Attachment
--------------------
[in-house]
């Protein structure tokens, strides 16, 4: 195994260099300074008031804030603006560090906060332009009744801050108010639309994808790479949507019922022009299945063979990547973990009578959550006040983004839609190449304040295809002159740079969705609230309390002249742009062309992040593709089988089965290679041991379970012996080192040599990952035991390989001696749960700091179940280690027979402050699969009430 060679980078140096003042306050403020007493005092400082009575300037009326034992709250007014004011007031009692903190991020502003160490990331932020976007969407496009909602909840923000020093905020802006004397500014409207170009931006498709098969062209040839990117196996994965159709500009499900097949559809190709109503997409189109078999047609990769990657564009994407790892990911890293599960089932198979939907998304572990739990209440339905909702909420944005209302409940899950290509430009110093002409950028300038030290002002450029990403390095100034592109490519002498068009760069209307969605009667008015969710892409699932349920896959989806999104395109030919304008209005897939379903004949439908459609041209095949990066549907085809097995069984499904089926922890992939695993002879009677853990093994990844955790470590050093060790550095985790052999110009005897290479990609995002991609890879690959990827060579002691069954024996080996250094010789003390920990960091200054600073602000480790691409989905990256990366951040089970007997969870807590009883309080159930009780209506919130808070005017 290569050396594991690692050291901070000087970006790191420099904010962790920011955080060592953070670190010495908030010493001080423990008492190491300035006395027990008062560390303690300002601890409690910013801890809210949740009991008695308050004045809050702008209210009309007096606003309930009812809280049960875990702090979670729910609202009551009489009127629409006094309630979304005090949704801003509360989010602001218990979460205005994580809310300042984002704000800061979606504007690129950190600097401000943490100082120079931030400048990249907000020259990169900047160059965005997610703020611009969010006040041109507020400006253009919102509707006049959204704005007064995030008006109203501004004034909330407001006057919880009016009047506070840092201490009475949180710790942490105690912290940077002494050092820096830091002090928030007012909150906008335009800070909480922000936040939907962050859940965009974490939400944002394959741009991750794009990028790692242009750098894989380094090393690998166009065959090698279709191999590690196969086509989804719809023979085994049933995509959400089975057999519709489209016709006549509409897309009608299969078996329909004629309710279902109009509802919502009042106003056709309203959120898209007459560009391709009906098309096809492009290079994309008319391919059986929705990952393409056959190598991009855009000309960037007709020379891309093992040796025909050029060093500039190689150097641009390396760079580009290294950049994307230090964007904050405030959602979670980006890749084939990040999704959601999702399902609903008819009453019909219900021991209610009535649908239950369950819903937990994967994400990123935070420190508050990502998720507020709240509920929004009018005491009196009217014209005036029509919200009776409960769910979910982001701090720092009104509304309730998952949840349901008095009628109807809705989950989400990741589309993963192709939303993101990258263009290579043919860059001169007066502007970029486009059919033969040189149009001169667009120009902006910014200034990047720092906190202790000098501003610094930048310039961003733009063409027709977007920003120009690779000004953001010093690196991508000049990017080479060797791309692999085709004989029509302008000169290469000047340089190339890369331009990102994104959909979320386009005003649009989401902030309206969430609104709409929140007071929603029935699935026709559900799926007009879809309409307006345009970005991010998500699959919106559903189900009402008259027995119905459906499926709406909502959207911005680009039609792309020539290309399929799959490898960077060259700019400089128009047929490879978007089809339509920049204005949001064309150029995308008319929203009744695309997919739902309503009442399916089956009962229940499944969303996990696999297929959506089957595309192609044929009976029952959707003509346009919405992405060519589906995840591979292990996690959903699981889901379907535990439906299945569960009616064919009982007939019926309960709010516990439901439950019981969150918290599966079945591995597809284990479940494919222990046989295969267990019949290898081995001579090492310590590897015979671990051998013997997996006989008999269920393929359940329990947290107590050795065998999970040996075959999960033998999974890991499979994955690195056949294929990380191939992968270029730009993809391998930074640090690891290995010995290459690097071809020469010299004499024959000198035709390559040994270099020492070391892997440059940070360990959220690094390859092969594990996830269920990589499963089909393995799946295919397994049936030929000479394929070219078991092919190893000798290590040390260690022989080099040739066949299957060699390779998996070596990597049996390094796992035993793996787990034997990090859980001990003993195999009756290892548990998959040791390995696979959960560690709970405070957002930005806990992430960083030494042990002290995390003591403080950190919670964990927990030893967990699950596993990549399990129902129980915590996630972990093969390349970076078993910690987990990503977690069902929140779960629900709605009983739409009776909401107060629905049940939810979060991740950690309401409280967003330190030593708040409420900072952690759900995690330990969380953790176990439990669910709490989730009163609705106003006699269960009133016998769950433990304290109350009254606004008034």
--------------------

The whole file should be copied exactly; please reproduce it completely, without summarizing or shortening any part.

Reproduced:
[in-house]
């Protein structure tokens, strides 16, 4: 195994260099300074008031804030603006560090906060332009009744801050108010639309994808790479949507019922022009299945063979990547973990009578959550006040983004839609190449304040295809002159740079969705609230309390002249742009062309992040593709089988089965290679041991379970012996080192040599990952035991390989001696749960700091179940280690027979402050699969009430 060679980078140096003042306050403020007493005092400082009575300037009326034992709250007014004011007031009692903190991020502003160490990331932020976007969407496009909602909840923000020093905020802006004397500014409207170009931006498709098969062209040839990117196996994965159709500009499900097949559809190709109503997409189109078999047609990769990657564009994407790892990911890293599960089932198979939907998304572990739990209440339905909702909420944005209302409940899950290509430009110093002409950028300038030290002002450029990403390095100034592109490519002498068009760069209307969605009667008015969710892409699932349920896959989806999104395109030919304008209005897939379903004949439908459609041209095949990066549907085809097995069984499904089926922890992939695993002879009677853990093994990844955790470590050093060790550095985790052999110009005897290479990609995002991609890879690959990827060579002691069954024996080996250094010789003390920990960091200054600073602000480790691409989905990256990366951040089970007997969870807590009883309080159930009780209506919130808070005017 290569050396594991690692050291901070000087970006790191420099904010962790920011955080060592953070670190010495908030010493001080423990008492190491300035006395027990008062560390303690300002601890409690910013801890809210949740009991008695308050004045809050702008209210009309007096606003309930009812809280049960875990702090979670729910609202009551009489009127629409006094309630979304005090949704801003509360989010602001218990979460205005994580809310300042984002704000800061979606504007690129950190600097401000943490100082120079931030400048990249907000020259990169900047160059965005997610703020611009969010006040041109507020400006253009919102509707006049959204704005007064995030008006109203501004004034909330407001006057919880009016009047506070840092201490009475949180710790942490105690912290940077002494050092820096830091002090928030007012909150906008335009800070909480922000936040939907962050859940965009974490939400944002394959741009991750794009990028790692242009750098894989380094090393690998166009065959090698279709191999590690196969086509989804719809023979085994049933995509959400089975057999519709489209016709006549509409897309009608299969078996329909004629309710279902109009509802919502009042106003056709309203959120898209007459560009391709009906098309096809492009290079994309008319391919059986929705990952393409056959190598991009855009000309960037007709020379891309093992040796025909050029060093500039190689150097641009390396760079580009290294950049994307230090964007904050405030959602979670980006890749084939990040999704959601999702399902609903008819009453019909219900021991209610009535649908239950369950819903937990994967994400990123935070420190508050990502998720507020709240509920929004009018005491009196009217014209005036029509919200009776409960769910979910982001701090720092009104509304309730998952949840349901008095009628109807809705989950989400990741589309993963192709939303993101990258263009290579043919860059001169007066502007970029486009059919033969040189149009001169667009120009902006910014200034990047720092906190202790000098501003610094930048310039961003733009063409027709977007920003120009690779000004953001010093690196991508000049990017080479060797791309692999085709004989029509302008000169290469000047340089190339890369331009990102994104959909979320386009005003649009989401902030309206969430609104709409929140007071929603029935699935026709559900799926007009879809309409307006345009970005991010998500699959919106559903189900009402008259027995119905459906499926709406909502959207911005680009039609792309020539290309399929799959490898960077060259700019400089128009047929490879978007089809339509920049204005949001064309150029995308008319929203009744695309997919739902309503009442399916089956009962229940499944969303996990696999297929959506089957595309192609044929009976029952959707003509346009919405992405060519589906995840591979292990996690959903699981889901379907535990439906299945569960009616064919009982007939019926309960709010516990439901439950019981969150918290599966079945591995597809284990479940494919222990046989295969267990019949290898081995001579090492310590590897015979671990051998013997997996006989008999269920393929359940329990947290107590050795065998999970040996075959999960033998999974890991499979994955690195056949294929990380191939992968270029730009993809391998930074640090690891290995010995290459690097071809020469010299004499024959000198035709390559040994270099020492070391892997440059940070360990959220690094390859092969594990996830269920990589499963089909393995799946295919397994049936030929000479394929070219078991092919190893000798290590040390260690022989080099040739066949299957060699390779998996070596990597049996390094796992035993793996787990034997990090859980001990003993195999009756290892548990998959040791390995696979959960560690709970405070957002930005806990992430960083030494042990002290995390003591403080950190919670964990927990030893967990699950596993990549399990129902129980915590996630972990093969390349970076078993910690987990990503977690069902929140779960629900709605009983739409009776909401107060629905049940939810979060991740950690309401409280967003330190030593708040409420900072952690759900995690330990969380953790176990439990669910709490989730009163609705106003006699269960009133016998769950433990304290109350009254606004008034």